Sierra Leone makes it illegal to hide Ebola patients
FREETOWN, Sierra Leone – Sierra Leone voted to pass a new amendment to its health act, imposing possible jail time for anyone caught hiding an Ebola patient, a practice the World Health Organization believes has contributed to a major underestimation of the current outbreak.
The new law, an update to the country’s 1960 Public Health Act, was passed on Friday and imposes prison terms of up to two years for violators, said lawmaker Ansumana Jaiah Kaikai.
The measure was necessary to compel residents to co-operate with government officials, Kaikai said, noting that some residents had resisted steps to combat Ebola including the construction of isolation centres in their communities.
“This amendment seeks to address these emerging bottlenecks,” he added. The amendment now goes for presidential assent.
The country’s health ministry warned back in June that it was a serious crime to shelter someone infected with Ebola.
Sierra Leone has been hit hard by the current outbreak, recording at least 910 cases and 392 deaths, according to figures released Friday by the World Health Organization.
These numbers don’t capture all cases in part because families hide patients, fearing high fatality rates and the stigma that comes with a positive diagnosis, the U.N. health agency said in a situation assessment released Friday.
New treatment centres in Liberia are being overwhelmed by patients that were not previously identified, suggesting an “invisible caseload” of patients that is going undetected, the WHO said.
Countries in the region and elsewhere in Africa have continued to impose travel restrictions, even though this hasn’t been recommended by the WHO.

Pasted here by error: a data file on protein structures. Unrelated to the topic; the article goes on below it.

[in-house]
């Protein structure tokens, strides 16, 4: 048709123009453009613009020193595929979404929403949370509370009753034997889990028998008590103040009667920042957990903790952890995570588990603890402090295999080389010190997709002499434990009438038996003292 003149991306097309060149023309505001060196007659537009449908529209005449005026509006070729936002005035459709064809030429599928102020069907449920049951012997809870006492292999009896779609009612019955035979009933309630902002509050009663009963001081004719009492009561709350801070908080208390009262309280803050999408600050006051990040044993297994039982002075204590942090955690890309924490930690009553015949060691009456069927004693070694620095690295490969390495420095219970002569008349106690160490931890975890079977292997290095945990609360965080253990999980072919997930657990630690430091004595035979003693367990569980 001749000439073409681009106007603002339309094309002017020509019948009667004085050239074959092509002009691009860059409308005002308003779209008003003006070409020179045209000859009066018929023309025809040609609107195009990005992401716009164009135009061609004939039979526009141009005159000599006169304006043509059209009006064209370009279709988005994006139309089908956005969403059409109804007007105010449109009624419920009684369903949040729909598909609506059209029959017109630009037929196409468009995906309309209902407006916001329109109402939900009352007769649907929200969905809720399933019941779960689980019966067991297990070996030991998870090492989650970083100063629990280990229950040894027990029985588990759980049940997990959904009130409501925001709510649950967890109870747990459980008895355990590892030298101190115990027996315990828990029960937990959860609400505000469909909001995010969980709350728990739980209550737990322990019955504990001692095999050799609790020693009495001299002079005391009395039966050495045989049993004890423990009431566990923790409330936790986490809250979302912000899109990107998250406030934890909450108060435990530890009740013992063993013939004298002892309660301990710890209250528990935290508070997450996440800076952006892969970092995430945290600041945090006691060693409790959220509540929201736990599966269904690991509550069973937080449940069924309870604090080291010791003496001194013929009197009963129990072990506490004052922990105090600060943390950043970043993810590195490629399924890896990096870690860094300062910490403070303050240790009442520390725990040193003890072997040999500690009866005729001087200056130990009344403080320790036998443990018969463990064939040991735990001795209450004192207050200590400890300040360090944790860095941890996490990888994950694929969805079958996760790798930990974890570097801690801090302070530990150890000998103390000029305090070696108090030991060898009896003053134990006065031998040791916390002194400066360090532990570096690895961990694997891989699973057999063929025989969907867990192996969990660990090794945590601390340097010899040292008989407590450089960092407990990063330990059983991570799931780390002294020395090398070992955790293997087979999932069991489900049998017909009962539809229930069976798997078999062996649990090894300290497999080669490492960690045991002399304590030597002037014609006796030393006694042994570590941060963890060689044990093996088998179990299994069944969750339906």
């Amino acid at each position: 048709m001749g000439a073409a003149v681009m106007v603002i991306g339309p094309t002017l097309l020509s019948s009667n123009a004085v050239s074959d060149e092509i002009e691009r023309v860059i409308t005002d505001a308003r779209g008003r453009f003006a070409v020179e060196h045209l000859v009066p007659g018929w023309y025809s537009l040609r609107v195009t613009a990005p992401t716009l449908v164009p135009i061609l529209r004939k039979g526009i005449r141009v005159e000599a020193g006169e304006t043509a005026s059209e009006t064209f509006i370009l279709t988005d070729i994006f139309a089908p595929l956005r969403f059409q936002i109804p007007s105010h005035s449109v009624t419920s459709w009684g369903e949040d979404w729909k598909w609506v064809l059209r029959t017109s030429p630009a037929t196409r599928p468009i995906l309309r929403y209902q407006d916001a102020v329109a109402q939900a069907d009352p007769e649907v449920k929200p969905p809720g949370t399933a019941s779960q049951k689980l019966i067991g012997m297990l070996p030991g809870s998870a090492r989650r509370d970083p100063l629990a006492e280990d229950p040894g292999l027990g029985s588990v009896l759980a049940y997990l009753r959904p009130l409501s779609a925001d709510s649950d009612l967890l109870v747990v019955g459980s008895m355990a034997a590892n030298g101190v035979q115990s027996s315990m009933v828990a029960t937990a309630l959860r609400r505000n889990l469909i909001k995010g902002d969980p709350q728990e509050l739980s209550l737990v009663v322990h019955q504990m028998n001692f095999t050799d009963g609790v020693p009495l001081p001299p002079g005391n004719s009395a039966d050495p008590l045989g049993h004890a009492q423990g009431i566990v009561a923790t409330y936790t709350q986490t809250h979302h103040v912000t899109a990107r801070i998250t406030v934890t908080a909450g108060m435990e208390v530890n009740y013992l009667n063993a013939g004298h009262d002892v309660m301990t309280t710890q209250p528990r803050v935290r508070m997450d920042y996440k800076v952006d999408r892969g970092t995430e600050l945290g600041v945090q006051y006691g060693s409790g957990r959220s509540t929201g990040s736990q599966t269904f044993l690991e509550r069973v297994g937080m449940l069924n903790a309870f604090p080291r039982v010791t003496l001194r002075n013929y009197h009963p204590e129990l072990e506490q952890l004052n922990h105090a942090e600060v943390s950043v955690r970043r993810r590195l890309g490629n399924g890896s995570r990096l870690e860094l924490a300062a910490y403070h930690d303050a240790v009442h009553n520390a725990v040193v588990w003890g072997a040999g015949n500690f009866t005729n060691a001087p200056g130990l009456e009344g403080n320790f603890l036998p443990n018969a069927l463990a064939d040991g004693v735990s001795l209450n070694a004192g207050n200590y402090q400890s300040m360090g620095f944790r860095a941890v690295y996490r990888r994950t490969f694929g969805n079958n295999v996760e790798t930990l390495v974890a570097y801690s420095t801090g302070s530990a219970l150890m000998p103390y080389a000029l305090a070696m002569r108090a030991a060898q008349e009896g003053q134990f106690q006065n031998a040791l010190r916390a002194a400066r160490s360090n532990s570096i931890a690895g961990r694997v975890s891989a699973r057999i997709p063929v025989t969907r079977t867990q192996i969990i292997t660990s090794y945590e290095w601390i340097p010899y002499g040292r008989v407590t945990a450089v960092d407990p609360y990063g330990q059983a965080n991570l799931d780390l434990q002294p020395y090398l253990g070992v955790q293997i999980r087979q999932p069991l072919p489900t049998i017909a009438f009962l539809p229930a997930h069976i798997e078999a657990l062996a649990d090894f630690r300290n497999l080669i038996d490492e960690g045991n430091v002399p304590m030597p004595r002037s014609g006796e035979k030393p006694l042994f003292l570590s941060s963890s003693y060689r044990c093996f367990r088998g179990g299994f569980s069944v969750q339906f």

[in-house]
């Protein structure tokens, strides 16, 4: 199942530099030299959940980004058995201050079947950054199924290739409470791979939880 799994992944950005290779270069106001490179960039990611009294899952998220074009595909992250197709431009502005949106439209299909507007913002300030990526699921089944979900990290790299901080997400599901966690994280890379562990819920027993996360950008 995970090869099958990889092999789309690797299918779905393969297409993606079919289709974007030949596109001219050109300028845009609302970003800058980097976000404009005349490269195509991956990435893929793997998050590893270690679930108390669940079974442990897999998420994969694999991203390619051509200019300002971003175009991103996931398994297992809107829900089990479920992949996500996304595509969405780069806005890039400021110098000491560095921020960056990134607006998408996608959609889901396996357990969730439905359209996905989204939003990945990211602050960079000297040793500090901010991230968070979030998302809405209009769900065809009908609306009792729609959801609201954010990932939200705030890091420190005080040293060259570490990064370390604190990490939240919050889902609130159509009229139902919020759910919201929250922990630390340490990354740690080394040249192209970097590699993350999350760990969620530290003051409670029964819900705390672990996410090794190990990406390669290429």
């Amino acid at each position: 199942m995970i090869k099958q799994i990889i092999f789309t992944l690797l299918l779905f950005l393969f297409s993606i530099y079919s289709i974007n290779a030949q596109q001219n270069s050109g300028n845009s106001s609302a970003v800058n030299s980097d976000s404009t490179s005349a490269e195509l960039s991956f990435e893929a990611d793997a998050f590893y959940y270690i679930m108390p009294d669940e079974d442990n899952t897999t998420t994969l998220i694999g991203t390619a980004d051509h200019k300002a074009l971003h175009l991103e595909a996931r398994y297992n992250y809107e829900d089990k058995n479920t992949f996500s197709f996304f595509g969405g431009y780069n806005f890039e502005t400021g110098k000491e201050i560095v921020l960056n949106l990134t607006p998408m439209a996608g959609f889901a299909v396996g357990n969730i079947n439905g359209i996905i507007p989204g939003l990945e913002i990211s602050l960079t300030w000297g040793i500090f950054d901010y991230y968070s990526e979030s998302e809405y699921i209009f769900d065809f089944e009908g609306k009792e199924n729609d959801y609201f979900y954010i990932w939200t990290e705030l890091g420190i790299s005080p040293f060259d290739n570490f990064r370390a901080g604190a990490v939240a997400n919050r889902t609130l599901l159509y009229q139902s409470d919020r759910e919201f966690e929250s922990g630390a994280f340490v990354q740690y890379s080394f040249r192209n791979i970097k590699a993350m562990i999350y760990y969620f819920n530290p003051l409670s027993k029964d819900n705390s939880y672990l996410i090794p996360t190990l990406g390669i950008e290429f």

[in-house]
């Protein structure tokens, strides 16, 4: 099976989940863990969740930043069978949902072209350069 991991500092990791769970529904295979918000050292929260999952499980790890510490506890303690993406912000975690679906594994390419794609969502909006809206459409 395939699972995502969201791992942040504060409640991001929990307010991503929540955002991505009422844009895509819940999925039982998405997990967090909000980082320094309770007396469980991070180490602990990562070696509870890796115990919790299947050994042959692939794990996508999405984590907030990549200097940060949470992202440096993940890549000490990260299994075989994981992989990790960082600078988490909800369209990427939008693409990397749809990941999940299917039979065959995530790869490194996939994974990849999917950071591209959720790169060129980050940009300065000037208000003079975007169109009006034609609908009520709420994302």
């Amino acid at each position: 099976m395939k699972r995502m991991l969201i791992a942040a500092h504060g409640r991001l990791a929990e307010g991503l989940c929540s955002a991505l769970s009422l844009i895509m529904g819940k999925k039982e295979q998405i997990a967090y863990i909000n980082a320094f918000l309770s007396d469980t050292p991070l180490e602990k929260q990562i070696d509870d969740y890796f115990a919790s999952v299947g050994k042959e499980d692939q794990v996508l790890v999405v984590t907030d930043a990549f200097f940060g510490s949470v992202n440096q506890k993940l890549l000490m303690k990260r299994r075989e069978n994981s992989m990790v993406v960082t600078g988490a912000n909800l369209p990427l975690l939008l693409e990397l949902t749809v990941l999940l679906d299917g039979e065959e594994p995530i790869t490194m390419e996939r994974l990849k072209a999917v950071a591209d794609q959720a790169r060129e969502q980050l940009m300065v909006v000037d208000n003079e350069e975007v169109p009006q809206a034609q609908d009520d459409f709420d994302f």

Ivory Coast announced late Friday it was closing land borders with neighbouring Guinea and Liberia. Gabon, Senegal, South Africa and Cameroon had all earlier in the week imposed restrictions on some or all of the four countries with confirmed Ebola cases.
On Saturday, the Philippine government said it was recalling 115 peacekeepers from Liberia because of the health risk posed by Ebola.
Speaking in parliament on Friday, Sierra Leone majority leader Ibrahim Bundu accused development partners of being slow to respond to the Ebola crisis and said Sierra Leone had suffered “abandonment and isolation from those we viewed to be our biggest friends” in the region and beyond.
“These ugly developments are evidenced in the cancellations of flights, closing of borders, reduction of operational hours of banks and further isolation by shutting down businesses at the time of greatest need,” he said.
He said lawmakers would soon review the country’s partnerships “so as to form a permanent record of who are true friends are.”
© 2014 The Canadian Press